If Google's updates were a secret plot to sell more AdWords, Google wouldn't favor commercial results in so many searches that could be either informational or transactional, depending on user intent.
I could not even begin to compare informational queries/websites to those who physically manufacture the products they sell. For many informational queries, Google has the destination websites monetized with Adsense. For those who produce the products they sell, many are finding themselves competing against super affiliates of the likes of Amazon or auctioneers such as eBay.
Regardless of the above, I can see why Google would display some commercial sites on informational queries. Users seeking information are likely attempting to solve a problem or determine a solution to a defined set of criteria. So while a user is merely seeking information at that moment, an algorithm would attempt to predict the next step in the purchase cycle for how that consumer would act on the information they have now been empowered with.
I tend to look at most informational sites and affiliate marketers as the same. Both often have collected information from other sources and present it to users in a different way in hopes of either generating a sale or producing a click on an Adsense ad. Although both have their roles in the consumption cycle, I base my opinions on seeing many reputable businesses that produce, ship, support and warranty products who are fighting for visibility in a search engine that has picked winners and losers based on their extracurricular relationships with Google.
Google has and does treat informational queries much differently than those of businesses who sell physical goods. Quite simply an informational query can't be monetized by Google in the same way as a product. Comparing information based sites to those of brick and mortar businesses is like comparing an apple to a 14 ounce strip steak IMO. Granted, they are both edible but they are not even in the same food groups.
Outside of the scant number of recoveries noted, particularly among those who do not sell physical goods, soft panda has done little to impact those businesses/sectors I monitor. These are real businesses, with real employees who service the customer from the first contact to well beyond the sales with product support and warranties. We could compare this to Amazon who simply presents products to consumers, takes their money and ends their relationship with the customer for that transaction at that point (excluding the opportunity to leave a review). The user experience does not end when the product ships and the consumer has questions, needs a replacement part or must send the product back in for warranty service.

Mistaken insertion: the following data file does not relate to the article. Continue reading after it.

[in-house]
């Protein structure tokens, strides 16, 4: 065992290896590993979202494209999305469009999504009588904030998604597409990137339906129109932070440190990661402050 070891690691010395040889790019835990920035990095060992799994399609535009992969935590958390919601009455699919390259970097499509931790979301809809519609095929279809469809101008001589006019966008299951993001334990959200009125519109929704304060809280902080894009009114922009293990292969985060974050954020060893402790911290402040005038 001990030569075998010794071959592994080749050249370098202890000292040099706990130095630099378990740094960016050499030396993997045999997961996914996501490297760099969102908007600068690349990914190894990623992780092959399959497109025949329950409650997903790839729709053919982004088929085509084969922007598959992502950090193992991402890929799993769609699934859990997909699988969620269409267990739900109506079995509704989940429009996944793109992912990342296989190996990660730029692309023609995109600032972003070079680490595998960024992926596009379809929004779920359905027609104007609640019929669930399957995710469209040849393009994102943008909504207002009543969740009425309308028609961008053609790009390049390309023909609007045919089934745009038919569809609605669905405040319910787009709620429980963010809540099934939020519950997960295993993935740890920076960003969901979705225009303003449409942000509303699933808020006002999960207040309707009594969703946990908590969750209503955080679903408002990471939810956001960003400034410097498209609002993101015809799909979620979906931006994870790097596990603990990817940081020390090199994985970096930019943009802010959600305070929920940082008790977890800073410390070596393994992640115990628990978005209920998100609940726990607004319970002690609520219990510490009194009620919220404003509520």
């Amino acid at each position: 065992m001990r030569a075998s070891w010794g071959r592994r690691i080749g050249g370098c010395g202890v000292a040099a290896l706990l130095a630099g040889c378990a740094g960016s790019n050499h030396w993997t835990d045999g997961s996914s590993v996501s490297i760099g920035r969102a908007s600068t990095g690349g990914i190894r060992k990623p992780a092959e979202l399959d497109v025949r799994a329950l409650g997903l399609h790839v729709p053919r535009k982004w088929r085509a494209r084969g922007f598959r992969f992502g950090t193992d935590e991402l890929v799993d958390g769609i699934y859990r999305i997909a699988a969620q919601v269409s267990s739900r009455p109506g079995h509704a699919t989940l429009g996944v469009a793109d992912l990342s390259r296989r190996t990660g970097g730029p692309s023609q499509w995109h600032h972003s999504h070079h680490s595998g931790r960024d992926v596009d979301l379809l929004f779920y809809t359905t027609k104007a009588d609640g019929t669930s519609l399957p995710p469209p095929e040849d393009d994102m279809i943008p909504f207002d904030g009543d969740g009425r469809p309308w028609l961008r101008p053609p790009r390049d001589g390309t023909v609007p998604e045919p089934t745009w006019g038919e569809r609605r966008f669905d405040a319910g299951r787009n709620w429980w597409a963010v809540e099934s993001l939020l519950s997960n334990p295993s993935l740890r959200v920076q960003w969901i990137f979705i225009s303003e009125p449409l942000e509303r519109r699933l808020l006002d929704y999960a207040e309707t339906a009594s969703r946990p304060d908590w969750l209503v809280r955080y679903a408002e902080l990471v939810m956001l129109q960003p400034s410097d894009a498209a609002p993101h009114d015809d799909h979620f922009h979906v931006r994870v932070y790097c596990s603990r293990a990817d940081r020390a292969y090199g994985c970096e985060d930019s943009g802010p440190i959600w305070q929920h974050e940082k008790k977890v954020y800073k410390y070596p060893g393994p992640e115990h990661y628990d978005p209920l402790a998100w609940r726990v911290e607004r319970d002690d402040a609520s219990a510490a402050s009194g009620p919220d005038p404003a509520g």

The implications of Google's algorithm and market dominance leaves many small businesses in a difficult dilemma. Do they spend more on Adwords to be seen or sell their products on a whitelisted property (Amazon) to recover a portion of their lost sales over the last year. Already faced with significant financial pressure from global competition, these businesses now must consider cutting even deeper into margins for their survival. Most information based sites do not have this problem as their staff, if any, is relatively small in comparison to what it takes to bring manufactured goods from the factory floor to the market.
Some of the business owners/execs I know had hopes that the softer panda would help their sites. I did my best to temper their expectations because I feel that the current trends in Google organics is following a path many have predicted - the end of organic search except where Google has no other options to monetize that specific query.
Just as there is plenty of information to support conspiracy theories with Google, there is also an equal amount of information to support the contrary. Google Compute Engine will compete with Amazon's AWS. Google's Nexus tablet competes with Amazon's Kindle Fire. Despite that, both Google and Amazon are both pushing products/services to support a warehouse shopping experience that originates online and ends when the customer picks up their goods in a locker (Google's BufferBox and Amazon's Locker). Although I have my own theories, the fact remains that Google is extremely profitable while Amazon continues to generate losses. At one point or another, Amazon could become a prime target for a takeover. Who would be better positioned, with similar assets and the money to buy, than Google? Granted, such a takeover would have little impact on informational sites. But for the manufacturing industry, which has seen its heart ripped out by unfair trade agreements, such a merger would devastate those manufacturers who are now struggling to hang on.